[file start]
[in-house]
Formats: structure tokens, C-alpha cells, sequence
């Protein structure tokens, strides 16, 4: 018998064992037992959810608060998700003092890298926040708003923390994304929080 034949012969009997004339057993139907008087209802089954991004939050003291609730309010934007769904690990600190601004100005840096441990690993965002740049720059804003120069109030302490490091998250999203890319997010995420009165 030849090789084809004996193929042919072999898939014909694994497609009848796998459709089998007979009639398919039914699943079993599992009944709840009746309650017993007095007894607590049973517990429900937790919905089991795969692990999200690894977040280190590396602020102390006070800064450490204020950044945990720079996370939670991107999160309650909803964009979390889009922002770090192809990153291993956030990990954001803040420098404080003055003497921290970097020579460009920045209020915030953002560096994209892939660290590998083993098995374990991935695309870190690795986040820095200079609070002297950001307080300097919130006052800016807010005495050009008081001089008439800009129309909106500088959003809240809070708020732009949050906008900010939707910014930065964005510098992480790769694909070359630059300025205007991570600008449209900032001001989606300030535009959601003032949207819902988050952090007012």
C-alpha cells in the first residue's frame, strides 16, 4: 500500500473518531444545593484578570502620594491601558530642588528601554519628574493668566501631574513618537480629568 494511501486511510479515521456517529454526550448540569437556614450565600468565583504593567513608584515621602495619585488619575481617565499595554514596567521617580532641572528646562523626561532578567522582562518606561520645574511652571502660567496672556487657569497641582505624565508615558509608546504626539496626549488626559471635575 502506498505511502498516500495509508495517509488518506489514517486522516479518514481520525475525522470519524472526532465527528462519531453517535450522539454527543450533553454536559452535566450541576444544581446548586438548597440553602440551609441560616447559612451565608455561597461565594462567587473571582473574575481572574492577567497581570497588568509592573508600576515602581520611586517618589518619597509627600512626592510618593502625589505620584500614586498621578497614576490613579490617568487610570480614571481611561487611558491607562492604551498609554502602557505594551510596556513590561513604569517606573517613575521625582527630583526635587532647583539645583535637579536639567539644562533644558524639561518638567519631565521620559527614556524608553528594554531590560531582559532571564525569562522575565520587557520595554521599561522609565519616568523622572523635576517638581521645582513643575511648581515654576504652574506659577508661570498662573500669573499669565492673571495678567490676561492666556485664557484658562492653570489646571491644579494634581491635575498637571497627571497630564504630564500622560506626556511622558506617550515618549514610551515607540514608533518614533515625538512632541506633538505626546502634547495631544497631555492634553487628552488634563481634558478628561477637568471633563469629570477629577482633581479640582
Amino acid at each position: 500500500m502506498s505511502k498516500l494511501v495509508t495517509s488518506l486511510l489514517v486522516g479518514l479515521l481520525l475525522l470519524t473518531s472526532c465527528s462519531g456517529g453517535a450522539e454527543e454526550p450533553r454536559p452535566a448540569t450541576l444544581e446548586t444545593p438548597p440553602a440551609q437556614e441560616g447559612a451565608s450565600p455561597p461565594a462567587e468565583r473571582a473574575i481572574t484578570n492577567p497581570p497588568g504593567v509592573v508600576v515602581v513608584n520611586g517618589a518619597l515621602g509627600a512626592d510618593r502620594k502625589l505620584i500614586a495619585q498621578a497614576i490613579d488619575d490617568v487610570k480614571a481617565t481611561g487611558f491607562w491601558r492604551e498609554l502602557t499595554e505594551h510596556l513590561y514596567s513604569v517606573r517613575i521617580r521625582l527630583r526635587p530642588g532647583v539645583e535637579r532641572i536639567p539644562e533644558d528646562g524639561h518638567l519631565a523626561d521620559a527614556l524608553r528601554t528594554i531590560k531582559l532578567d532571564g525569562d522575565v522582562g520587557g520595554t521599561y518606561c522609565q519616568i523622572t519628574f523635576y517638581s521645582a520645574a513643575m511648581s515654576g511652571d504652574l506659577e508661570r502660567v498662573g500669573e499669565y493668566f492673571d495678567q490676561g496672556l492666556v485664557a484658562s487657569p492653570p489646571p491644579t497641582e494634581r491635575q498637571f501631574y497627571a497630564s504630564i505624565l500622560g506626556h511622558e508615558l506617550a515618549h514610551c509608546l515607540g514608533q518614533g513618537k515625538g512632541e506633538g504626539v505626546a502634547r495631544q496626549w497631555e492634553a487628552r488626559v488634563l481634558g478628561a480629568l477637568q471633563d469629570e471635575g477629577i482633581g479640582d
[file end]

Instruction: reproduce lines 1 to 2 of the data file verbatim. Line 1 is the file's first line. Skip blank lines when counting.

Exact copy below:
[in-house]
Formats: structure tokens, C-alpha cells, sequence